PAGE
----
US threats over buying Iranian oil puts India in dilemma

Iranian President Hassan Rouhani (C) holds hands with Indian President Ram Nath Kovind (L) and Indian Prime Minister Narendra Modi (R) during a ceremonial reception at the Indian Presidential palace in New Delhi. (File Photo / AFP)
Updated 15 September 2018
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US threats over buying Iranian oil puts India in dilemma

DELHI: India is facing a dilemma over how to respond to the US threat of punitive measures against countries that do not comply with sanctions on Iran, experts say.
On Thursday, the US assistant secretary of state for economic and business affairs, Manisha Singh, warned of the “strongest actions possible on people who will not assist us in complying with this new range of sanctions that we are putting back into place.”
She was asked in Congress: “If any of the major buyers of Iranian crude, which is China, India… refuse to sharply cut their purchases, are we really prepared to cut their banks off from the global banking system?” Singh replied: “We are prepared to take the most serious actions possible on Iran.”
A spokesman for India’s ruling Bharatiya Janata Party (BJP), Sudesh Verma, told Arab News: “The party still has to make up its mind on the issue.”
Harsh V. Pant, head of the Strategic Affairs Programme at the Observer Research Foundation, a New Delhi-based think tank, told Arab News: “India’s official position remains that it doesn’t honor unilateral sanctions, but the reality on the ground is different.”
He said: “India and Iran are trying to see how to bypass the sanctions, but India will find it tough to salvage the relationship with Iran considering the fact that the Trump administration is acting tough. There’s great pressure on India to fall in line.”
He added: “India has already reduced its oil imports from Iran. New Delhi is cognizant of the fact that the US financial system is important for India.”
Ashok Sajjanhar, a former diplomat who served in the Indian Embassy in Iran, told Arab News: “We’re dealing with Washington in a very nimble-footed manner.”
He said: “New Delhi will have to play a very deft balancing act. It might have to taper down its imports, but it won’t go to zero.”
Iran is India’s third-largest oil supplier after Saudi Arabia and Iraq.


North Korea faces lowest crop harvest in 5 years, widespread food shortages -UN

Updated 20 September 2019

North Korea faces lowest crop harvest in 5 years, widespread food shortages -UN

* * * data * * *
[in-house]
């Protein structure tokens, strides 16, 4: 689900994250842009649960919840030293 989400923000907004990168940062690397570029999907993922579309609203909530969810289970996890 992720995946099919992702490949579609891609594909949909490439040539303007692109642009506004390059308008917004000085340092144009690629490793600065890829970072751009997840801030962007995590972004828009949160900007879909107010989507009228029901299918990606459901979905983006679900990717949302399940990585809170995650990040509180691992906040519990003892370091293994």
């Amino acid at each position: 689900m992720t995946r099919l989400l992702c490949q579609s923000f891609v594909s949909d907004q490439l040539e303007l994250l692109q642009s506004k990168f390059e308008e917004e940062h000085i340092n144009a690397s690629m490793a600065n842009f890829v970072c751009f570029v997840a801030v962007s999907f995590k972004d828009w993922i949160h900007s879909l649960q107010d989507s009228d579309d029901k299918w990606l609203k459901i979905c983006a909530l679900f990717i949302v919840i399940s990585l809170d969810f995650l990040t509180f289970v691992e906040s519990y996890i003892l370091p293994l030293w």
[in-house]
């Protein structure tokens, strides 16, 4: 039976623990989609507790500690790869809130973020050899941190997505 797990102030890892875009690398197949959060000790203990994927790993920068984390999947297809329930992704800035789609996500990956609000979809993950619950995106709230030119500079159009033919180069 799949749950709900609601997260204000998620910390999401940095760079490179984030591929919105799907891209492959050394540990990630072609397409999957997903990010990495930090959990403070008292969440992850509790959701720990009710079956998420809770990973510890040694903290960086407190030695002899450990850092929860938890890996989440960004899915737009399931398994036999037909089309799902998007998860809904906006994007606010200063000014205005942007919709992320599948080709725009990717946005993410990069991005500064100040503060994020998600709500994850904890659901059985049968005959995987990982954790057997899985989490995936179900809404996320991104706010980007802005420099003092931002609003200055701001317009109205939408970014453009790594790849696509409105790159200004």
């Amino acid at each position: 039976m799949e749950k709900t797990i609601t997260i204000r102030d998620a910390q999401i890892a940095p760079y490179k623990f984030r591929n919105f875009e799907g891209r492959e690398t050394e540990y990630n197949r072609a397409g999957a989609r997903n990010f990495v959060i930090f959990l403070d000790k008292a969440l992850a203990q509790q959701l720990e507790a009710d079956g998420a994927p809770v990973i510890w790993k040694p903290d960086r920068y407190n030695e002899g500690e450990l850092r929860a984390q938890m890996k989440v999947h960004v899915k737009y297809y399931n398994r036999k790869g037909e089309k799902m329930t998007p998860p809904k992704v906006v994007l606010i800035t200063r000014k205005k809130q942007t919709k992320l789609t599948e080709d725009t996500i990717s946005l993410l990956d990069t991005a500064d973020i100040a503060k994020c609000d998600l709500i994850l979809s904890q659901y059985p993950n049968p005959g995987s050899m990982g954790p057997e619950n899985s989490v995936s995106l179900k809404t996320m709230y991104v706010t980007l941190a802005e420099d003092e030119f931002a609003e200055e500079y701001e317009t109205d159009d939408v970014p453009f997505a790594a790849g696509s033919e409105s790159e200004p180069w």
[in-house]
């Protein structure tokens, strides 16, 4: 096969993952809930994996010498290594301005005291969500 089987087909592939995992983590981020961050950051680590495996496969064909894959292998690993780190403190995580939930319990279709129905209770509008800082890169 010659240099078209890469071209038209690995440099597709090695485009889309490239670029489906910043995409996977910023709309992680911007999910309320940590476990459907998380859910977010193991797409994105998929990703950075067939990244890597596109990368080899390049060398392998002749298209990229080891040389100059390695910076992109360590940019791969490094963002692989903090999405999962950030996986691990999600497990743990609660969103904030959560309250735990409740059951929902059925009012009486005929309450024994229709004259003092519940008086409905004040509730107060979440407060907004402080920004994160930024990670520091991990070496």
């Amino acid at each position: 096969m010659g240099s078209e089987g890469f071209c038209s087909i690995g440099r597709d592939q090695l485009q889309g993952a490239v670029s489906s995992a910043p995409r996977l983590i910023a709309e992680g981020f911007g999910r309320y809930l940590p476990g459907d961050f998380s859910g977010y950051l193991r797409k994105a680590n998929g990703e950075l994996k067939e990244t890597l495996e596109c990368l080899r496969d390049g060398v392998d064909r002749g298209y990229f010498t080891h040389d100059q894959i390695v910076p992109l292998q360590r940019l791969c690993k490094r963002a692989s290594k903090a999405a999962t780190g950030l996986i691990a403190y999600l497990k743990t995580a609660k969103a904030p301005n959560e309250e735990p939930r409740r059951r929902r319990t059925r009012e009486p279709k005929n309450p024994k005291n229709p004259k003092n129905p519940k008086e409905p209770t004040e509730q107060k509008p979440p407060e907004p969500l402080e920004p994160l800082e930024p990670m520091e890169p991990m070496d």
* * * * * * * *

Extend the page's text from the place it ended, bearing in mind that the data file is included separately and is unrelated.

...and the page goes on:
• South Korea has pledged to provide 50,000 tons of rice aid to its northern neighbor through the UN World Food Programme
  • Sporadic famines are common in North Korea, although a severe nationwide famine in the 1990s killed as many as a million people

SEOUL: North Korea’s crop production this year is expected to drop to its lowest level in five years, bringing serious shortages for 40 percent of the population, as a dry spell and poor irrigation hit an economy already reeling from sanctions over its weapons programs, the United Nations said on Thursday.
In its latest quarterly Crop Prospects and Food Situation report, the UN Food and Agriculture Organization (FAO) said the poor harvest of the country’s main crops, rice and maize, means 10.1 million people are in urgent need of assistance.
“Below-average rains and low irrigation availability between mid-April and mid-July, a critical period for crop development, mainly affected the main season rice and maize crops,” the FAO said. The report, which covers cereal supply and demand around the world and identifies countries that need external food aid, didn’t disclose detailed estimates of production by volume.
North Korea has long struggled with food shortages and a dysfunctional state rationing system, and state media has in recent months warned of drought and other “persisting abnormal phenomena.”
The crops shortfall comes as the country bids to contain the spread of African swine fever in its pig herd, following confirmation of a first case in May.
The disease, fatal to pigs though not harmful to humans, has spread into Asia — including South Korea — since first being detected in China last year, resulting in large-scale culls and reduced production of pork, a staple meat across the region including in North Korea.
The FAO report followed earlier UN assessments this year that the isolated country’s food production last year fell to its lowest level in more than a decade amid a prolonged heatwave, typhoon and floods.
South Korea has pledged to provide 50,000 tons of rice aid to its northern neighbor through the UN World Food Programme (WFP). But its delivery has been delayed by Pyongyang’s lukewarm response amid stalled inter-Korean dialogue and denuclearization talks with the United States, Seoul officials said.
In July, the North’s official KCNA news agency said a campaign to mitigate the effects of drought was under way by digging canals and wells, installing pumps, and using people and vehicles to transport water.
But North Korea has told the United Nations to cut the number of its staff it deploys in the country for aid programs. citing the “politicization of UN assistance by hostile forces.”
Sporadic famines are common in North Korea, but observers said a severe nationwide famine in the 1990s killed as many as a million people.